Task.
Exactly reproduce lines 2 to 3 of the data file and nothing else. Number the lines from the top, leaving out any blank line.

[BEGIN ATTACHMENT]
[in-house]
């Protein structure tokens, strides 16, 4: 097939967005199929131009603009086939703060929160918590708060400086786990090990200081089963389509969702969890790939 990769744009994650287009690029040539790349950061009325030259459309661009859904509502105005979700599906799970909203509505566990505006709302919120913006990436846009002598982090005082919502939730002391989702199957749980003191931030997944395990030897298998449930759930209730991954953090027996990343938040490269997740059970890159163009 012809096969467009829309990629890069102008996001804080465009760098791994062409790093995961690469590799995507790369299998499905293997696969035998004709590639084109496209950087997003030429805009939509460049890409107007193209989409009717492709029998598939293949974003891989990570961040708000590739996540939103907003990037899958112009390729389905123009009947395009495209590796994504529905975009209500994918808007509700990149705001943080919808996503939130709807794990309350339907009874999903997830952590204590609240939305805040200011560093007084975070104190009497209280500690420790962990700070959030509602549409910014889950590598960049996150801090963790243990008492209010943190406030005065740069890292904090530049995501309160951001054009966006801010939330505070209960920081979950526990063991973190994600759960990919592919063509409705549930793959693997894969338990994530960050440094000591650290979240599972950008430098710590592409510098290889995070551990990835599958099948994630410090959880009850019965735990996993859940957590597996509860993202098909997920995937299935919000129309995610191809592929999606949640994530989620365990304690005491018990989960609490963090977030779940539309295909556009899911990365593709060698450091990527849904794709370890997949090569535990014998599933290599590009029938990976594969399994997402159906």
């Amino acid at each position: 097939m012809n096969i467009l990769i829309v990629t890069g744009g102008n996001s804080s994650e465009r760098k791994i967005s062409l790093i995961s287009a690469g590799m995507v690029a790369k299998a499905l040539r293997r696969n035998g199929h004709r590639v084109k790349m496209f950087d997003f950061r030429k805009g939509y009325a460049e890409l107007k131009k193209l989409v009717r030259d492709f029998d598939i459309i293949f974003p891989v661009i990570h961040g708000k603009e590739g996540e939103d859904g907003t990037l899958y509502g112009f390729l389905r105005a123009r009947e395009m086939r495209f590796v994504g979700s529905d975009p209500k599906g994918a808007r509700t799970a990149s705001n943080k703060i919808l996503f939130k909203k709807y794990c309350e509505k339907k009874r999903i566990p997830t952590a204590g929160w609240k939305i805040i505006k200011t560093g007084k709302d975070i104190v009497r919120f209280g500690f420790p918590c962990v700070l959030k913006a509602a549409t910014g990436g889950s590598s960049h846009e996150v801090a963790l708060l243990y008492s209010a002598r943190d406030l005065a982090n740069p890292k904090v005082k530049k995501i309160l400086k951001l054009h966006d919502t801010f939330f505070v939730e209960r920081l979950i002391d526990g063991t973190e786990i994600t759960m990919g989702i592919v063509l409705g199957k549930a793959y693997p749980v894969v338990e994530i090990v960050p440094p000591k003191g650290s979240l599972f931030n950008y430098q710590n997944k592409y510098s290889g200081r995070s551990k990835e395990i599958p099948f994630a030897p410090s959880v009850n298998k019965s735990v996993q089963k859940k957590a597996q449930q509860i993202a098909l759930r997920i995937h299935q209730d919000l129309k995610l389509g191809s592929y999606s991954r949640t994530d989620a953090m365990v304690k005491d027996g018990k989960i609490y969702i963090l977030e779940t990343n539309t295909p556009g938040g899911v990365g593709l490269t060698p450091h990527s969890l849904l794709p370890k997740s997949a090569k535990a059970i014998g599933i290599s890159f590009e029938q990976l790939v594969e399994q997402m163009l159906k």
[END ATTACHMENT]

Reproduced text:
């Protein structure tokens, strides 16, 4: 097939967005199929131009603009086939703060929160918590708060400086786990090990200081089963389509969702969890790939 990769744009994650287009690029040539790349950061009325030259459309661009859904509502105005979700599906799970909203509505566990505006709302919120913006990436846009002598982090005082919502939730002391989702199957749980003191931030997944395990030897298998449930759930209730991954953090027996990343938040490269997740059970890159163009 012809096969467009829309990629890069102008996001804080465009760098791994062409790093995961690469590799995507790369299998499905293997696969035998004709590639084109496209950087997003030429805009939509460049890409107007193209989409009717492709029998598939293949974003891989990570961040708000590739996540939103907003990037899958112009390729389905123009009947395009495209590796994504529905975009209500994918808007509700990149705001943080919808996503939130709807794990309350339907009874999903997830952590204590609240939305805040200011560093007084975070104190009497209280500690420790962990700070959030509602549409910014889950590598960049996150801090963790243990008492209010943190406030005065740069890292904090530049995501309160951001054009966006801010939330505070209960920081979950526990063991973190994600759960990919592919063509409705549930793959693997894969338990994530960050440094000591650290979240599972950008430098710590592409510098290889995070551990990835599958099948994630410090959880009850019965735990996993859940957590597996509860993202098909997920995937299935919000129309995610191809592929999606949640994530989620365990304690005491018990989960609490963090977030779940539309295909556009899911990365593709060698450091990527849904794709370890997949090569535990014998599933290599590009029938990976594969399994997402159906």
């Amino acid at each position: 097939m012809n096969i467009l990769i829309v990629t890069g744009g102008n996001s804080s994650e465009r760098k791994i967005s062409l790093i995961s287009a690469g590799m995507v690029a790369k299998a499905l040539r293997r696969n035998g199929h004709r590639v084109k790349m496209f950087d997003f950061r030429k805009g939509y009325a460049e890409l107007k131009k193209l989409v009717r030259d492709f029998d598939i459309i293949f974003p891989v661009i990570h961040g708000k603009e590739g996540e939103d859904g907003t990037l899958y509502g112009f390729l389905r105005a123009r009947e395009m086939r495209f590796v994504g979700s529905d975009p209500k599906g994918a808007r509700t799970a990149s705001n943080k703060i919808l996503f939130k909203k709807y794990c309350e509505k339907k009874r999903i566990p997830t952590a204590g929160w609240k939305i805040i505006k200011t560093g007084k709302d975070i104190v009497r919120f209280g500690f420790p918590c962990v700070l959030k913006a509602a549409t910014g990436g889950s590598s960049h846009e996150v801090a963790l708060l243990y008492s209010a002598r943190d406030l005065a982090n740069p890292k904090v005082k530049k995501i309160l400086k951001l054009h966006d919502t801010f939330f505070v939730e209960r920081l979950i002391d526990g063991t973190e786990i994600t759960m990919g989702i592919v063509l409705g199957k549930a793959y693997p749980v894969v338990e994530i090990v960050p440094p000591k003191g650290s979240l599972f931030n950008y430098q710590n997944k592409y510098s290889g200081r995070s551990k990835e395990i599958p099948f994630a030897p410090s959880v009850n298998k019965s735990v996993q089963k859940k957590a597996q449930q509860i993202a098909l759930r997920i995937h299935q209730d919000l129309k995610l389509g191809s592929y999606s991954r949640t994530d989620a953090m365990v304690k005491d027996g018990k989960i609490y969702i963090l977030e779940t990343n539309t295909p556009g938040g899911v990365g593709l490269t060698p450091h990527s969890l849904l794709p370890k997740s997949a090569k535990a059970i014998g599933i290599s890159f590009e029938q990976l790939v594969e399994q997402m163009l159906k």